(with apologies to George Siemens for stealing his blog title - consider it a sincere form of flattery!)
A week of my first MOOC has stirred up a lot of different emotions, procrastination and a couple of tangible outcomes. What is clear is that my perception varies according to role, so I'll examine my learning experience from a few different angles.
I've had to take a deep breath, relax and accept I'm a constructivist by nature. I really don't need badges or tokens of status and the warm appreciation of my peers, though welcome, doesn't drive me. It must be my age. I'd rather discover learning objectives as I go along and I'm realising that the knowledge I need for those probably won't come exclusively from DALMOOC. It has helped me understand the 'high drop-out rate' from a different angle. I might apparently drop out (or just occasionally dip in) but that doesn't mean that I've left the personal 'course' that it initiated.
I can't type and think at the same time beyond the inane, hence a chat with a truly lovely professor in the US was a less than helpful learning moment. You just get bored waiting for a reply and type something, so three or four strands of conversation develop that get really disjointed. The Real Ale one was probably the best in my opinion and I suspect my chat partner would say the same. I'm never doing the chat thing again and I could never recommend it - the promise of synchronous communication with the hiatus of asynchronicity.
While installing and testing Gephi I used Netvizz to extract Facebook data, the quantity and depth is horrifying, yet fascinating, and I would strongly urge any Facebook user to be aware how vulnerable your interactions in a group or with friends are to analysis. Choose your friends and group members carefully and don't agree to release data to researchers until you have explored these two tools.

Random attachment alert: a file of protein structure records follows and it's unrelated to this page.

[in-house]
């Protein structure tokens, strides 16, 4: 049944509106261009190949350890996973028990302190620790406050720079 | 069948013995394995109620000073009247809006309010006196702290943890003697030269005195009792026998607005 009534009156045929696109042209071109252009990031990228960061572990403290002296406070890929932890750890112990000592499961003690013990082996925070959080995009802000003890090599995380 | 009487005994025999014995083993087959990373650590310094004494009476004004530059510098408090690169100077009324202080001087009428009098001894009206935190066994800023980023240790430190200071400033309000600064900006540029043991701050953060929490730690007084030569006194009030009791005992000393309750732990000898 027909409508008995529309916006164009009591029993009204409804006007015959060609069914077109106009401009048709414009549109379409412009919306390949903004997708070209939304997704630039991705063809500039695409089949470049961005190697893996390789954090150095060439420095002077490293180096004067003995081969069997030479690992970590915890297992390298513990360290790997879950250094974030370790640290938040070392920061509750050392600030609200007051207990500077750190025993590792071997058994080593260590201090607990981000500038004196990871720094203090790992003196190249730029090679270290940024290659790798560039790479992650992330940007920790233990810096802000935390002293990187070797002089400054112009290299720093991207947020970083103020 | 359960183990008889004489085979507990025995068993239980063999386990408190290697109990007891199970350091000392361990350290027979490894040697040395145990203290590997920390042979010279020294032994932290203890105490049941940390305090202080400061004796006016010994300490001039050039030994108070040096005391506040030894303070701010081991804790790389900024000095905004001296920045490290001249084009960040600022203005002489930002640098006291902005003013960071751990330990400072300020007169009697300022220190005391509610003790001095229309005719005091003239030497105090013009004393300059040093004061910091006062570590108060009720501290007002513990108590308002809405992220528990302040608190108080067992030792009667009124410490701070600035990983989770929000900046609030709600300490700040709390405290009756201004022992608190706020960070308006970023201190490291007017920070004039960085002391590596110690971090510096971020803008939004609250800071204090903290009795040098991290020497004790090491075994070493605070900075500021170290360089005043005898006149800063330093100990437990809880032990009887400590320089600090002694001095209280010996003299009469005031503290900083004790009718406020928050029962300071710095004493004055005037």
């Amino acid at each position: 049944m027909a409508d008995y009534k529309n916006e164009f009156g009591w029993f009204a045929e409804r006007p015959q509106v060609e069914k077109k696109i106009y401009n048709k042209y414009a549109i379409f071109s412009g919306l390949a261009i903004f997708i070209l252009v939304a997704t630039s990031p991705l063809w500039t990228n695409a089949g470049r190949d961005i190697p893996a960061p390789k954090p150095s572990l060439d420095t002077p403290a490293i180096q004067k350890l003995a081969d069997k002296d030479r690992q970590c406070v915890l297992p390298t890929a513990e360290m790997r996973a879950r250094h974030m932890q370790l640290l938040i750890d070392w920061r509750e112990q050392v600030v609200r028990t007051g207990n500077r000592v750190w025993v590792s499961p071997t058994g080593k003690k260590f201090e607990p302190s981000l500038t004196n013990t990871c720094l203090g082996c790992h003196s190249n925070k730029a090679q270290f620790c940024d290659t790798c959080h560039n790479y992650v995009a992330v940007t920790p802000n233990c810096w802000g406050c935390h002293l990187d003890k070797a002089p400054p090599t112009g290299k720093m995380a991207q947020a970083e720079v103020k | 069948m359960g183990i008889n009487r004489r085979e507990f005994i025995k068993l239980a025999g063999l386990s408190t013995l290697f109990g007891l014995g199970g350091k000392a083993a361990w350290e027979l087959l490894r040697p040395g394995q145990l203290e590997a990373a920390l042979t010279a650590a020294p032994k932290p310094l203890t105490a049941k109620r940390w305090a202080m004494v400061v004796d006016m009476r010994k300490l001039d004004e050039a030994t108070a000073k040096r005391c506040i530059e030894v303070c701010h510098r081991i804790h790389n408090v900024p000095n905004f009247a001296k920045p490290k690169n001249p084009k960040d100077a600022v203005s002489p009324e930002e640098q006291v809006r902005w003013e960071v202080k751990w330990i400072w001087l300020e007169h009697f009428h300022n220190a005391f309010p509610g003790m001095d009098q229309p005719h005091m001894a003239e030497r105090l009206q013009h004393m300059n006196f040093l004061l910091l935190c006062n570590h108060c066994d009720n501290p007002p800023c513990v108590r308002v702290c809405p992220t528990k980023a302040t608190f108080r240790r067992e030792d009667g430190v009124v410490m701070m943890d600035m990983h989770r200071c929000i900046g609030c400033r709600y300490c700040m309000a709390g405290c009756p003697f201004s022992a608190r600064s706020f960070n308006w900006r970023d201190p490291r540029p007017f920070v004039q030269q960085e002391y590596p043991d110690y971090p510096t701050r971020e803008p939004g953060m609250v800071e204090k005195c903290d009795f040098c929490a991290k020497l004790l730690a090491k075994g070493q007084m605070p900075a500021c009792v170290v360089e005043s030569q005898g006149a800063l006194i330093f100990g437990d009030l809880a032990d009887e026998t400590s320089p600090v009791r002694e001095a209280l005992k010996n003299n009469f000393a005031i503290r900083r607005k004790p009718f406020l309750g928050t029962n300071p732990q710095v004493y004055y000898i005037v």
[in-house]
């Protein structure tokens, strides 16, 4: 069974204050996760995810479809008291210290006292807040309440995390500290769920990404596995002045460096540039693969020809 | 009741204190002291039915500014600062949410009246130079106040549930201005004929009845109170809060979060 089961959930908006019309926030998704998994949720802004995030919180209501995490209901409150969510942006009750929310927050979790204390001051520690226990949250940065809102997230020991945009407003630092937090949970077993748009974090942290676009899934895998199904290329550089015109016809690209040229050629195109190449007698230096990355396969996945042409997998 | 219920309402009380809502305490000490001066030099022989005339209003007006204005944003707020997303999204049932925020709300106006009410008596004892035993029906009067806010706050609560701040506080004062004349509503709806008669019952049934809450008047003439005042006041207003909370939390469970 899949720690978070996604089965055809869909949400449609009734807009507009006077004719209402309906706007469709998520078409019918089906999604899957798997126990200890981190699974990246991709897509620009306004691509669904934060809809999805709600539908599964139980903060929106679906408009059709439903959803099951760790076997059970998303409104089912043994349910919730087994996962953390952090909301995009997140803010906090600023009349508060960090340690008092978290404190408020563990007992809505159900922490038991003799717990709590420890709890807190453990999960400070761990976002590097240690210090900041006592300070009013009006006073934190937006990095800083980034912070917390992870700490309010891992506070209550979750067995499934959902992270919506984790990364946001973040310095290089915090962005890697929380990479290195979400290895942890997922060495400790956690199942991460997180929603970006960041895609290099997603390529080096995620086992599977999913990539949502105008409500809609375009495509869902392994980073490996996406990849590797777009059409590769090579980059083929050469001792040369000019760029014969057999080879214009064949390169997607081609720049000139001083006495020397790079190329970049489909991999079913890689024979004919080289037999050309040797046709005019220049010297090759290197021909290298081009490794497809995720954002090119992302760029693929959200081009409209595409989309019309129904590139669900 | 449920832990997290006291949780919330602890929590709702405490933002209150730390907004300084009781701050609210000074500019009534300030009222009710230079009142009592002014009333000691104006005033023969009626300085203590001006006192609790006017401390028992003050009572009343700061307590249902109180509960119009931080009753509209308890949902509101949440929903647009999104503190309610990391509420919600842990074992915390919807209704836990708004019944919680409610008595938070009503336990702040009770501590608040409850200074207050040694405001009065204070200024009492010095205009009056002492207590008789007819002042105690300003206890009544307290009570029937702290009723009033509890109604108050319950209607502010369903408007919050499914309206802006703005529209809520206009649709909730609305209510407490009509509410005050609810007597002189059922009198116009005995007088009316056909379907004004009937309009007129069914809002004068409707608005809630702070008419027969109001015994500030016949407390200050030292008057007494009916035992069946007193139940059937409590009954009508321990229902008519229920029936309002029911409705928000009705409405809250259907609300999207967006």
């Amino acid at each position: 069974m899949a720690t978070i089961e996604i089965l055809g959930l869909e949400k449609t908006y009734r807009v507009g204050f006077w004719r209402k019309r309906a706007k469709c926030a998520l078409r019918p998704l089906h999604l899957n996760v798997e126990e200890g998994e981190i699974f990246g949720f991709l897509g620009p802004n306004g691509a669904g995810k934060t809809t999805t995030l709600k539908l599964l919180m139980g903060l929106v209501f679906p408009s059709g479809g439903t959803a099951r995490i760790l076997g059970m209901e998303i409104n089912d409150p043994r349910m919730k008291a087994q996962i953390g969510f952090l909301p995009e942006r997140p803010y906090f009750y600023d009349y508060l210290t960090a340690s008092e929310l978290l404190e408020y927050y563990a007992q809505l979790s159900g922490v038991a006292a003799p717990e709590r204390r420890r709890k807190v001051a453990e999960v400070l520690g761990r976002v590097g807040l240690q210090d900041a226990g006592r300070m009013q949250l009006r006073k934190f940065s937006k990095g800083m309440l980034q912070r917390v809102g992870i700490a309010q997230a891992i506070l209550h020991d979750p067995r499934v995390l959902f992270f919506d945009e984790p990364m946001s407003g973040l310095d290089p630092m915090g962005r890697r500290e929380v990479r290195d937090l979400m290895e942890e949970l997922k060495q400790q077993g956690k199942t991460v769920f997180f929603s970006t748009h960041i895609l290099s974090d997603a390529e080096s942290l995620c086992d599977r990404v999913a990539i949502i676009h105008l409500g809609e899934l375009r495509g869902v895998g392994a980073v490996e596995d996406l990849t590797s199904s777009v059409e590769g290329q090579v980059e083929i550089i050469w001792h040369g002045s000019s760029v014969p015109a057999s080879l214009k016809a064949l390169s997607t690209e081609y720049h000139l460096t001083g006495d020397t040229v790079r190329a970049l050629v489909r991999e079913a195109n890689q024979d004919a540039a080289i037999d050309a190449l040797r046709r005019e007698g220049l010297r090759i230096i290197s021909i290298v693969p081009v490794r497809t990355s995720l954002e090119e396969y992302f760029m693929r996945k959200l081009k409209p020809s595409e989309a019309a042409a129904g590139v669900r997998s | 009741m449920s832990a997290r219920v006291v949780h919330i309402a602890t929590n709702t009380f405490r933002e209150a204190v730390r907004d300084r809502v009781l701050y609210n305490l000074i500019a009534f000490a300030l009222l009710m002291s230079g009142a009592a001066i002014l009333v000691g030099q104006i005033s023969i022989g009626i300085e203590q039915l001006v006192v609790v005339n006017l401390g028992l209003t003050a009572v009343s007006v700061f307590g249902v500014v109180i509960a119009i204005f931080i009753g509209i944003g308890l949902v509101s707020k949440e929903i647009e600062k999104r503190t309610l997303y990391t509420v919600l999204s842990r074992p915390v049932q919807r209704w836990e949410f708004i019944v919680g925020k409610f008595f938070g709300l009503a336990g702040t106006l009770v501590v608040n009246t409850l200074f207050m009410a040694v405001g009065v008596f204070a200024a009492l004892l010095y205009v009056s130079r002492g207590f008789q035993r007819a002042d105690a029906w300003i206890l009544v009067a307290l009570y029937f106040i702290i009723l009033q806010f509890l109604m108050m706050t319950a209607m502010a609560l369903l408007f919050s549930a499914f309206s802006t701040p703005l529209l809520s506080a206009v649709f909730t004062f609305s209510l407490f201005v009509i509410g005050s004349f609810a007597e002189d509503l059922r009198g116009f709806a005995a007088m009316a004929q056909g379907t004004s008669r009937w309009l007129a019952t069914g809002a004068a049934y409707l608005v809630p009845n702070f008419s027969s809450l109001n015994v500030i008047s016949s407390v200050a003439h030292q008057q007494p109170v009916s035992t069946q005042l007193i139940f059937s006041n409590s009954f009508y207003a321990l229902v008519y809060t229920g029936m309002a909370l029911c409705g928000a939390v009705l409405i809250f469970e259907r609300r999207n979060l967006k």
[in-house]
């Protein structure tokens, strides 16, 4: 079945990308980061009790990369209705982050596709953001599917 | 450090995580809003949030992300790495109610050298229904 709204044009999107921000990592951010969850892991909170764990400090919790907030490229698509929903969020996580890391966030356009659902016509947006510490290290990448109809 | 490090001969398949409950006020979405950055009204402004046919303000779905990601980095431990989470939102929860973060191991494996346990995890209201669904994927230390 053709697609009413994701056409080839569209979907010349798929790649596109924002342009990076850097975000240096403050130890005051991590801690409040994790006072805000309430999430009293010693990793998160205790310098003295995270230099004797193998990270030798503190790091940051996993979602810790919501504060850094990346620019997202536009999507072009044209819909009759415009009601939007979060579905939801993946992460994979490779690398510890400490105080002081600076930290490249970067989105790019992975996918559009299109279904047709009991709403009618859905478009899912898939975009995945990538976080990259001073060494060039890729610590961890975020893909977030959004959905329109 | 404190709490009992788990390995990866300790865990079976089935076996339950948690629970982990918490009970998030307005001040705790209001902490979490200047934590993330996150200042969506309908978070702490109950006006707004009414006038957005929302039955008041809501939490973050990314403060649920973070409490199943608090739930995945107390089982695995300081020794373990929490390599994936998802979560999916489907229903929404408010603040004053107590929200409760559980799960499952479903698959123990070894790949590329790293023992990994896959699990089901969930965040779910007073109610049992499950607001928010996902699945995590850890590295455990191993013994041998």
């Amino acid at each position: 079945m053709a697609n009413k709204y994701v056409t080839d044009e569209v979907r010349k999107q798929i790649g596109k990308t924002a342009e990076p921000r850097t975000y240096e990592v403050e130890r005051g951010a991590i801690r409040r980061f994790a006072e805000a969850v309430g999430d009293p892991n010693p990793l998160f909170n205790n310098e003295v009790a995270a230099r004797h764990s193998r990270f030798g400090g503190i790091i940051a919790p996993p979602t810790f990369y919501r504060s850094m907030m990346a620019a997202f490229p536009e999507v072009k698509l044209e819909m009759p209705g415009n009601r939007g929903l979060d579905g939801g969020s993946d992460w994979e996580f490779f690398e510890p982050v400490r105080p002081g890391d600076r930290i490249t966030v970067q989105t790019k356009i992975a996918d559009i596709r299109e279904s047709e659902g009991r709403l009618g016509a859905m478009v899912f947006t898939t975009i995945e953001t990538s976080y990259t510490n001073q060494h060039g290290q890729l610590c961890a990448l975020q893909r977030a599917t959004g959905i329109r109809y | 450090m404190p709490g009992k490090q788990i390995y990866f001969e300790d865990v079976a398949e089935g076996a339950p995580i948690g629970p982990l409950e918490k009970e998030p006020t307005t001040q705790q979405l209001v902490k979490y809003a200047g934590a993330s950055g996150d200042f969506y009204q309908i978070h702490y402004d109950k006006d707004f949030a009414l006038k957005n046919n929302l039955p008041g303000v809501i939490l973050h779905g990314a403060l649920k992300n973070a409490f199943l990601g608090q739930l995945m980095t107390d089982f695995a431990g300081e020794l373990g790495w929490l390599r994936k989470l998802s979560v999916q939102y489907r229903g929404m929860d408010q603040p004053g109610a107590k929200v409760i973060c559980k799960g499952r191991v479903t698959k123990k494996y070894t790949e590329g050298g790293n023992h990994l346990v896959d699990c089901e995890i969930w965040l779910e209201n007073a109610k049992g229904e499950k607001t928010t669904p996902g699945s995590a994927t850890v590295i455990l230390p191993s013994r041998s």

Course design facilitator
If I had any criticism it would be the content of some activities. Collecting reviews of relevant educational software in a Word document just isn't going to work unless someone merges them together, so the opportunity to construct a useful artifact was lost. And while the Tableau sample worksheet is fine to start out with, it would have been so much better if at least one more relevant dataset and perhaps an example worksheet from it was provided. Finally, the idea of discussing the institutional policy of one's home base in an open MOOC like this has a hint of the naive. I might be approaching retirement and give less of a damn than most, but this is pretty thin ice!
OK, criticising content in a MOOC that is designed to generate much more than it starts with may seem churlish, but it needs to set a standard. Perhaps one higher than this blog!
Now what ...
I'm clearly going to persist. The MOOC has given me some ideas about developing ways of recording discourse in a non-linear fashion (which collided with an idea from a colleague, Graham Smith, about argument mapping software). I've already been amazed at the way relationships can be extracted from Facebook. The power to abuse groups is pretty scary, so I must understand the social network analysis tools better.